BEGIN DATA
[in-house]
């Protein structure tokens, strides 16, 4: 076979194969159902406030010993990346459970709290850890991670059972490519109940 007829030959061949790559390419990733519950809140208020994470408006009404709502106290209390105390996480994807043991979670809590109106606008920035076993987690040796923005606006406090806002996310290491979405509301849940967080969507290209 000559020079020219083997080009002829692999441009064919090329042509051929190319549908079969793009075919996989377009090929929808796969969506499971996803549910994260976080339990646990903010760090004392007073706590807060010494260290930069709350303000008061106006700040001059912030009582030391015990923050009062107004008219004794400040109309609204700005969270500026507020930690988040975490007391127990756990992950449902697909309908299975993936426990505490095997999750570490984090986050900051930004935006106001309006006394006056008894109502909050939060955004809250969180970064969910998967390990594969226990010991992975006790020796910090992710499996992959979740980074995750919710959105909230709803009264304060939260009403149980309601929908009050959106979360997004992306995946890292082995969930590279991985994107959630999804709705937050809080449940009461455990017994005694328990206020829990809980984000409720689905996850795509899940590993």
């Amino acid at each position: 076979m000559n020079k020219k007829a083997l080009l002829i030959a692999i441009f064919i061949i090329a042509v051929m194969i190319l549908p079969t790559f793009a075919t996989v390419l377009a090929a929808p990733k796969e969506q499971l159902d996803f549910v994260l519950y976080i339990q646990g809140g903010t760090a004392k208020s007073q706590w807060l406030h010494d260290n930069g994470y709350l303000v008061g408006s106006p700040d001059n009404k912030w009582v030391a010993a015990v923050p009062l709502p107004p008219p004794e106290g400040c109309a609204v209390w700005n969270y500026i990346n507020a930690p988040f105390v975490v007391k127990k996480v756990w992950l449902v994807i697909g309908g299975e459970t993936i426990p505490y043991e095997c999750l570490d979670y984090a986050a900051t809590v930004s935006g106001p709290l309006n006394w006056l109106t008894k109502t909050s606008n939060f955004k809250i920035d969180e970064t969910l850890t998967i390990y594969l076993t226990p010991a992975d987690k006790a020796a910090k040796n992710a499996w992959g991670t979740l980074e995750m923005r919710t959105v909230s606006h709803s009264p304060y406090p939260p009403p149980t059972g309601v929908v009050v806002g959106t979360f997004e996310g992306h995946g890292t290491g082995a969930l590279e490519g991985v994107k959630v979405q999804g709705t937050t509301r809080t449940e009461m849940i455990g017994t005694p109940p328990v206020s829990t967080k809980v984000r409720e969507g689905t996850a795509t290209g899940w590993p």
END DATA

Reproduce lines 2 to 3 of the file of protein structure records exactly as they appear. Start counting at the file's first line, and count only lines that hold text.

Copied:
């Protein structure tokens, strides 16, 4: 076979194969159902406030010993990346459970709290850890991670059972490519109940 007829030959061949790559390419990733519950809140208020994470408006009404709502106290209390105390996480994807043991979670809590109106606008920035076993987690040796923005606006406090806002996310290491979405509301849940967080969507290209 000559020079020219083997080009002829692999441009064919090329042509051929190319549908079969793009075919996989377009090929929808796969969506499971996803549910994260976080339990646990903010760090004392007073706590807060010494260290930069709350303000008061106006700040001059912030009582030391015990923050009062107004008219004794400040109309609204700005969270500026507020930690988040975490007391127990756990992950449902697909309908299975993936426990505490095997999750570490984090986050900051930004935006106001309006006394006056008894109502909050939060955004809250969180970064969910998967390990594969226990010991992975006790020796910090992710499996992959979740980074995750919710959105909230709803009264304060939260009403149980309601929908009050959106979360997004992306995946890292082995969930590279991985994107959630999804709705937050809080449940009461455990017994005694328990206020829990809980984000409720689905996850795509899940590993």
């Amino acid at each position: 076979m000559n020079k020219k007829a083997l080009l002829i030959a692999i441009f064919i061949i090329a042509v051929m194969i190319l549908p079969t790559f793009a075919t996989v390419l377009a090929a929808p990733k796969e969506q499971l159902d996803f549910v994260l519950y976080i339990q646990g809140g903010t760090a004392k208020s007073q706590w807060l406030h010494d260290n930069g994470y709350l303000v008061g408006s106006p700040d001059n009404k912030w009582v030391a010993a015990v923050p009062l709502p107004p008219p004794e106290g400040c109309a609204v209390w700005n969270y500026i990346n507020a930690p988040f105390v975490v007391k127990k996480v756990w992950l449902v994807i697909g309908g299975e459970t993936i426990p505490y043991e095997c999750l570490d979670y984090a986050a900051t809590v930004s935006g106001p709290l309006n006394w006056l109106t008894k109502t909050s606008n939060f955004k809250i920035d969180e970064t969910l850890t998967i390990y594969l076993t226990p010991a992975d987690k006790a020796a910090k040796n992710a499996w992959g991670t979740l980074e995750m923005r919710t959105v909230s606006h709803s009264p304060y406090p939260p009403p149980t059972g309601v929908v009050v806002g959106t979360f997004e996310g992306h995946g890292t290491g082995a969930l590279e490519g991985v994107k959630v979405q999804g709705t937050t509301r809080t449940e009461m849940i455990g017994t005694p109940p328990v206020s829990t967080k809980v984000r409720e969507g689905t996850a795509t290209g899940w590993p």